Pontyrhyl Police Station. By David JK Jones How many people even knew that there was such a place? Not many I suspect but I came across the Station’s Journal whilst on a visit to the Glamorgan Records Office in Cardiff. They actually have the original Police Station Log/Journal dating between the years of 1896 and 1898. The Journal is open to inspection and I read through it all in a two day period. The handwriting is beautifully scripted and makes for easy reading. It tells mainly of the exploits of PC 111 and his beat which extends from Pantygog river bridge down to Cwm Garw Village (Llangeinor) and over to Moelgeilau. I have established that the Station was the large house which still stands today at the rear of the Braichycymmer Public House which had previously been named the “Pontyrhyl Junction Hotel” but not during the period of PC 111’s time there. He commences his beat each day at Garw Fechan and concludes it each day at Garw Fechan. He usually works a 13 hour beat. For a week’s work as a Police Constable he earns £1-6-6d a week. This would be £1-32.5p today and was usually handed to him by the Sergeant who was based in Pontycymmer. Most of the offences that he dealt with were usually drunkenness and licensing offences. However, there was the occasional serious assault and various thefts that took place. There appears to be two parallel societies operating alongside each other at a time of no television, no radio or cinema. There were those who were devoted chapel goers and those who went to the public houses of the time. Waun Bant, Garreg Road and Garw Fechan feature prominently in the Station’s Log with Garreg Road seemingly the “roughest” street by far at this particular time in our valley’s history. There is regular trouble at all three pubs on PC 111’s beat. They are the Braichy, and the Old Tavern and Green Meadow at Cwm Garw Village. The Old Tavern, in particular, seems the most disorderly Ale House by far. There are always violent incidents there and drunkenness is rife. The Licensee of the Old Tavern is acquitted of assaulting one of his customers whilst the Licensee of the Braichy is convicted of being drunk in charge of his own licensed premises during a tap room brawl and fined a hefty £4 with 18 shillings costs. The Log shows that PC 111 (sadly we never get to know his name) had to attend the evening service at St Mary’s Church, Pontyrhyl in uniform each week and that he also had to attend Maesteg Police Station each week for “cutlass training”. He travelled to Maesteg by train. An entry shows that on Sunday 2nd May 1897 PC 111 is on duty at the “new railway line”. On another occasion whilst he is attending Bridgend Police Court he is given the weekly wages for the entire police force for officers within the Garw Valley. The total for himself, Pontycymmer and Blaengarw officers amounts to £7, 10 shillings. Throughout the journal there is virtual paranoia about “Swine Flu”. Nearly everyone keeps a pig in their back garden and if the pig’s health fails in any way then the people promptly attended the police stations to report it. The Vet is always called for, a Mr Whapham, who diagnoses the pigs with “Heat”, “Old Age” and “Exhaustion” but never “Swine Flu”. They are usually put down and buried in the gardens. PC 111 has a busy day usually serving summonses including on one occasion a “Bastardy summons”. Research shows that this was some sort of Child Maintenance order. We certainly used to speak differently in those days. He kept observations on West Rhondda coal sidings for coal thieves, reported someone for cruelty to a horse (working it in an unfit state), scores of people for drunk and disorderly, some women for being drunk in charge of a child, some folk for simply being drunk, all three pubs for not having “sleevers” (measured glasses), the proprietor of the Royal Stores for selling from the back of a wagon “without scales and weights”, selling beer at 6am to miners from an unlicensed house, theft of fowls, theft from the Drapers at Manchester House, Oxford Street and theft of timber from the railway line. All fines had to be paid within seven days or it was instant committal to prison in lieu of the amount owed. Some of the addresses are no longer with us too. They include Landore Huts, Pontycymmer, Temperence Terrace, Pontycymmer, Pontycymmer Huts, “The Cellars”, Tylagwyn and Gwynfryn Terrace, Pontycymmer. The most serious offence appears to involve the home of a regular drunken offender. On Thursday 16th September 1897 a local Green Grocer found his wife at another man’s house in Waun Bant and attempted to stab her as retribution. The police were called and PC’s 111, 76 & 98 all attended. A struggle ensued and PC 111 was cut across the hand. The man was detained, taken to Pontycymmer Police Station and then conveyed on to Bridgend where he was remanded in custody. Just two days later he was found “not guilty” and discharged due to the non attendance at court by his wife. A recurring address during this Journal is “Halfway House”, Llangeinor. This was a very busy lodging house at the very least as many of the police’s “customers” hail from there. One such man was Benjamin Thomas, who at 10-30am on Tuesday the 1st February 1898 was found at the back of the skittle alley of the Llanharan Hotel, Pontycymmer. The Licencee, Mr Williams summoned the police who attended and found that Mr Thomas was suffering from hypothermia. He had been allowed to sleep out the alley the previous night because of the torrential rain and his drunken condition being too bad for him to safely get home. Sadly, Mr Thomas died there and then in front of PC 111. This is a brief synopsis in what was a fascinating document available to anyone who joins. Membership is free and the documents can be photographed with a flashless camera. I have posted some photographic extracts for your enjoyment. David JK Jones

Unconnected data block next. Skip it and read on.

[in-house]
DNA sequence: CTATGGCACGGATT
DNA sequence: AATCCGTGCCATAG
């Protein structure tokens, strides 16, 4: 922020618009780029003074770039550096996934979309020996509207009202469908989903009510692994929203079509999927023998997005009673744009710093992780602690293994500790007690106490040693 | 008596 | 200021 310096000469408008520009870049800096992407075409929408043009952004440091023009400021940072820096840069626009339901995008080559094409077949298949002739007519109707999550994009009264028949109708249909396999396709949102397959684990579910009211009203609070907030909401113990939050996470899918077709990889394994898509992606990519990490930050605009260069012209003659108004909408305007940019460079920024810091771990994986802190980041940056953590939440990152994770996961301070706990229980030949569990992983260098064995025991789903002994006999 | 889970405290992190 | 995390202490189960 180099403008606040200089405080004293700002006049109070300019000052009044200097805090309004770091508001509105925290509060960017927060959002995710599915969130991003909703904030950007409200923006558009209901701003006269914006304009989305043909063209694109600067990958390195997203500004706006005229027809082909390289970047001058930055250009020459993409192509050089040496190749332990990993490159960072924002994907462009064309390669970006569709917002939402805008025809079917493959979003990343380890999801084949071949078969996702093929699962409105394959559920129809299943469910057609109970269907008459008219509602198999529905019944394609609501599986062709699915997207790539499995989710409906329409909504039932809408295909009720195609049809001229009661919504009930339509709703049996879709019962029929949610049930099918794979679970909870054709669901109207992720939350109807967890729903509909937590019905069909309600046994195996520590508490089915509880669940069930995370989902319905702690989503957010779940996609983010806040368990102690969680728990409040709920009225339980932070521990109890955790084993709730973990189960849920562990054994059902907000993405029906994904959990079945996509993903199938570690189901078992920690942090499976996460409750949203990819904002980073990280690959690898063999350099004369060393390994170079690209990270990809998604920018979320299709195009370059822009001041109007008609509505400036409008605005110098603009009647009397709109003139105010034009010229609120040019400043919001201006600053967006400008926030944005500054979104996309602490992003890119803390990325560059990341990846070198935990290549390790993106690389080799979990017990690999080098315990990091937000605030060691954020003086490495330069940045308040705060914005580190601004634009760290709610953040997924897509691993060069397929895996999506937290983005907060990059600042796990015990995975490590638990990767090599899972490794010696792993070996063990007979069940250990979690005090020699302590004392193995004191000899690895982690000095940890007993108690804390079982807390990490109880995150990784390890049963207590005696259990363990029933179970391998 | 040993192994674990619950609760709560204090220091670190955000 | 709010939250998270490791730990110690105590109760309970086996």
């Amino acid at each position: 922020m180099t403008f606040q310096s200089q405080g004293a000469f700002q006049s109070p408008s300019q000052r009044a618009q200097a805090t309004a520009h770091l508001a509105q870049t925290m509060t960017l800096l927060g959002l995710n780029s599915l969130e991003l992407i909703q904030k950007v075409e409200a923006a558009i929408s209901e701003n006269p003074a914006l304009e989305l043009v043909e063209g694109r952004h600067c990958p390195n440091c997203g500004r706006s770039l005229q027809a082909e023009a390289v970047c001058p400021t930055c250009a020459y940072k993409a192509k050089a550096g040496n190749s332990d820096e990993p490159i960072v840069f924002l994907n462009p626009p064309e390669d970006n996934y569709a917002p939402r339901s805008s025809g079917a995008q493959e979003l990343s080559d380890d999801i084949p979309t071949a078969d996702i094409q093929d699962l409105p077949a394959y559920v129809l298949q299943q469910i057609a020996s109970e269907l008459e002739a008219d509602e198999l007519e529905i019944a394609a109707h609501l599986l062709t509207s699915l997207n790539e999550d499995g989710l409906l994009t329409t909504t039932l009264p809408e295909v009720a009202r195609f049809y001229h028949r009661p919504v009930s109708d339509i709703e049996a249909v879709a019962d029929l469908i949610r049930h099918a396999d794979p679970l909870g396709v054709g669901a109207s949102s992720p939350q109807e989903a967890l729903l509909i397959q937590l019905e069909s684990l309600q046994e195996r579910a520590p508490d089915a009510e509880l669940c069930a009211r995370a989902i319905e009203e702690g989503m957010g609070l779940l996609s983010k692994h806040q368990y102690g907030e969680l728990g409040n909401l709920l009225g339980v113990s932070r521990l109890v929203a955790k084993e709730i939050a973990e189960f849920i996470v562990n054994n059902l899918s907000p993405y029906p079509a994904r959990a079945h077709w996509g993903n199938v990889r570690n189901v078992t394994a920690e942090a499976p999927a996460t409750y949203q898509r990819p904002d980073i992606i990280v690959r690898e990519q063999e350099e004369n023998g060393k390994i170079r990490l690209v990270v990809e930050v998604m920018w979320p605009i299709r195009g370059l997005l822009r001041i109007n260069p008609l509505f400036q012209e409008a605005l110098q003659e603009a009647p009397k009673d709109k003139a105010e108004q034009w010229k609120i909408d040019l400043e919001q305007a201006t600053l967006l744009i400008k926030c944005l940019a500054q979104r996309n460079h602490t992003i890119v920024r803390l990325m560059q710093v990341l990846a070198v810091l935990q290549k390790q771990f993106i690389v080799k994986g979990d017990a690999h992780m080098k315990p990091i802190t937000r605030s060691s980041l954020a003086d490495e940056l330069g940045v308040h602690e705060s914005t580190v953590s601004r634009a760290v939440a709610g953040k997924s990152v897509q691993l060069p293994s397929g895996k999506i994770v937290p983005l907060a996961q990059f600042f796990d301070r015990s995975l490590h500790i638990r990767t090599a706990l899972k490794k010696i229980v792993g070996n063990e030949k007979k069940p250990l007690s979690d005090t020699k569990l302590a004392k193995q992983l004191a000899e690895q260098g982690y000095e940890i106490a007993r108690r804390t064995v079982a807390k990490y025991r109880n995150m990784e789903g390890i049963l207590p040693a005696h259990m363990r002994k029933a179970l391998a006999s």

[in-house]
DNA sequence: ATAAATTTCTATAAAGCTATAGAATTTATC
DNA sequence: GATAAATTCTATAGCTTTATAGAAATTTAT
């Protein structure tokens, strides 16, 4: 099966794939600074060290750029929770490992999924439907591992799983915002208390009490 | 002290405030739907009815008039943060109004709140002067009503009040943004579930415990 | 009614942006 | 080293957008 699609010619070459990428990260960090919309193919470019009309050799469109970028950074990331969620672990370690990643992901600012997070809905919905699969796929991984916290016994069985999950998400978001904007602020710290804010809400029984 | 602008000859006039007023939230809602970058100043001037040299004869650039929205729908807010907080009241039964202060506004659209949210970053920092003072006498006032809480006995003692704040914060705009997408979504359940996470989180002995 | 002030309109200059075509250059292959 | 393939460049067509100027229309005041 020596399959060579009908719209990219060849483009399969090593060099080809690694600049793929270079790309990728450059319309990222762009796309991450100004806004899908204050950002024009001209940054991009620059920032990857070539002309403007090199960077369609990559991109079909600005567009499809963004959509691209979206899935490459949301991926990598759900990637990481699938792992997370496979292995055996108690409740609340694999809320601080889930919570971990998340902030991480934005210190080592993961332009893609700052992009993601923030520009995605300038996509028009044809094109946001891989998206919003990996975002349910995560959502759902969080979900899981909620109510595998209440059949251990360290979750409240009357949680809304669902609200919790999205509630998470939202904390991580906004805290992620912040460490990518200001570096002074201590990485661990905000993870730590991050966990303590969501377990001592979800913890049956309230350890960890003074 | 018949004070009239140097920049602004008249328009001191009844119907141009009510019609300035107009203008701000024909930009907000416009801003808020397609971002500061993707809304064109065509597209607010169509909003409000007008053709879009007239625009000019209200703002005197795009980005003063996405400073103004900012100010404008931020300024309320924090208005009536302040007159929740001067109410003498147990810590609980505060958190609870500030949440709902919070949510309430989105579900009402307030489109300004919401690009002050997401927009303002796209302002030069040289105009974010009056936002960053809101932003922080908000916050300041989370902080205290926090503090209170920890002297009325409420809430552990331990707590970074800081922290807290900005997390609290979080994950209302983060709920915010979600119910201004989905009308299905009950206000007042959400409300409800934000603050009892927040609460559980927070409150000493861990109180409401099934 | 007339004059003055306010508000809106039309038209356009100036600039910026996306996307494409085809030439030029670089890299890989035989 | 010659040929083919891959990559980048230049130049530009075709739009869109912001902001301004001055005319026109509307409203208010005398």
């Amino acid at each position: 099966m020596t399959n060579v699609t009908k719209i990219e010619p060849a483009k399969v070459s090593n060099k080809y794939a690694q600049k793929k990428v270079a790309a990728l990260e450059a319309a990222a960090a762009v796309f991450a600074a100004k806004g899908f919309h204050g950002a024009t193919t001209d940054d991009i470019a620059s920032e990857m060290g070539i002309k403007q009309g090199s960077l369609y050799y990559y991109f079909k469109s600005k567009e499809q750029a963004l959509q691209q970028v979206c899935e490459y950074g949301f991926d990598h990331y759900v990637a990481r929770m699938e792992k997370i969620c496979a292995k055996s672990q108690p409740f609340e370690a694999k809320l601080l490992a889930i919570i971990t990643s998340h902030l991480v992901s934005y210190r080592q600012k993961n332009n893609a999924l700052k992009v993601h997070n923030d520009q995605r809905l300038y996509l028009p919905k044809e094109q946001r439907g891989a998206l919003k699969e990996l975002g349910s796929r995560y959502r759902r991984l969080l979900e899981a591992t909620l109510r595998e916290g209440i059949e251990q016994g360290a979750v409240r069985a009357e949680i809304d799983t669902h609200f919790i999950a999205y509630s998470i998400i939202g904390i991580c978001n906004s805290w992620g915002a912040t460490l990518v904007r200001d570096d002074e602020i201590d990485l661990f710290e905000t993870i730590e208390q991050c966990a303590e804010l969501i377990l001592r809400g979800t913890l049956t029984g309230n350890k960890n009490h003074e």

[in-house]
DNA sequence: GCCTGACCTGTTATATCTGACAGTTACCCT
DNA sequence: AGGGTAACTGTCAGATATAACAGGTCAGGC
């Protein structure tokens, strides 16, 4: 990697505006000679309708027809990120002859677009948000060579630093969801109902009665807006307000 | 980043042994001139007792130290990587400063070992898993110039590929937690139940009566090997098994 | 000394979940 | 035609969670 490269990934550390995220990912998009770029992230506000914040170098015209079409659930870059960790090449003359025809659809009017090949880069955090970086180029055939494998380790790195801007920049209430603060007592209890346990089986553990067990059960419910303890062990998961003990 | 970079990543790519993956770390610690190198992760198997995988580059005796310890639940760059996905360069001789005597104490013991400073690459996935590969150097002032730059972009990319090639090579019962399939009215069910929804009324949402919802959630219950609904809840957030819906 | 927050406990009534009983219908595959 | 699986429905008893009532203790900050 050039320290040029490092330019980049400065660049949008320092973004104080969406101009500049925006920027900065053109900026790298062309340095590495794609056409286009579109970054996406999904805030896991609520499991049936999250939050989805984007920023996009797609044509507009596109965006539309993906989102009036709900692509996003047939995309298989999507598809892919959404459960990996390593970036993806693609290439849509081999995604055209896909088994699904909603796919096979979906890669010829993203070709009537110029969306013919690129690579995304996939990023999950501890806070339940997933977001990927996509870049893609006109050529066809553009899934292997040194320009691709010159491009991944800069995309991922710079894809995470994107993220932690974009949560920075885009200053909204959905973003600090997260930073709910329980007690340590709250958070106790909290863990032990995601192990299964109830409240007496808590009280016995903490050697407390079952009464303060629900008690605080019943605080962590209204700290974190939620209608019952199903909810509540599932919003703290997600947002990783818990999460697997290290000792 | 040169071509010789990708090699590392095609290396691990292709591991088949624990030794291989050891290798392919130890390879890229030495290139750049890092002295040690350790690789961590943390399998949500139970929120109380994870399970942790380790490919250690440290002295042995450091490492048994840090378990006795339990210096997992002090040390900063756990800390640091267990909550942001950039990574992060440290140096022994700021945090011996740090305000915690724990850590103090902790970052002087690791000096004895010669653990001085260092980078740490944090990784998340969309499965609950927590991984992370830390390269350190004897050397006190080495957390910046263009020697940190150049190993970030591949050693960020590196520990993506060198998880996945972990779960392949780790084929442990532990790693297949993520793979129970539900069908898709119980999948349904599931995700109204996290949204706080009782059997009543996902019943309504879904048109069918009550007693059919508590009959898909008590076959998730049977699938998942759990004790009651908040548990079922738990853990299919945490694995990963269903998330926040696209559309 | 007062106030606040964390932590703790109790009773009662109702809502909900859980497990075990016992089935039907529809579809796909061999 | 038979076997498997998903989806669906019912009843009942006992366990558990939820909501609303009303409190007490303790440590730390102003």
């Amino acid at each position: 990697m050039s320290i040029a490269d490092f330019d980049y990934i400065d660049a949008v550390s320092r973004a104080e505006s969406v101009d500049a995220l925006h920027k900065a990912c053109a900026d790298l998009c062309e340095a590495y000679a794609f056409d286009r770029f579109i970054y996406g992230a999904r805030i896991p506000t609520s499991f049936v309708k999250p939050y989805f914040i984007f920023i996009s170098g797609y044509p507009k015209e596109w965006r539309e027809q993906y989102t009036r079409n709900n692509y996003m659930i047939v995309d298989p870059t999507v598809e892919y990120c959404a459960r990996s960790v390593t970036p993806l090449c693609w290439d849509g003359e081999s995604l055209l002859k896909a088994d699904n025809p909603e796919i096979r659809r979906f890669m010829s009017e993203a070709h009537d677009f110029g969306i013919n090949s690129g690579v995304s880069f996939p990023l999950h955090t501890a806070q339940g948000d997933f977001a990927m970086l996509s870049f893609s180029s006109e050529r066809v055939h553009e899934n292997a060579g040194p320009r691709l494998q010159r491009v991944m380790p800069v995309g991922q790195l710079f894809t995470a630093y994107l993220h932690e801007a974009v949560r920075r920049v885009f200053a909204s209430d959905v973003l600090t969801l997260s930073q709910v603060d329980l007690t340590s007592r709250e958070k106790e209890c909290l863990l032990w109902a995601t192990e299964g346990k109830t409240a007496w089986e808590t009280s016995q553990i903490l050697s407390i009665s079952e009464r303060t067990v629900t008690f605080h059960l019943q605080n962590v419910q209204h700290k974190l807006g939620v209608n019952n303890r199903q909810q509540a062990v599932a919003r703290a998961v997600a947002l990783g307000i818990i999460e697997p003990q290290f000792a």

I found the article fascinating. A cousin of my 2x great grandmother was Jenkin Elias who kept the "Corner House" as early as 1851 census. He then took over the "Mackworth Arms" in Bettws by 1861 and after his death his son Christopher became Licensee. I have an old postcard sized photo of Cwm Square, Llangeinor, before the new inter-valley road to the Ogmore was built in the 1920s, where the "Corner House" had been re-named as the "Old Tavern". I did not know that "Half Way" had been a lodging house, I only remember it as a shop. COlin T Davies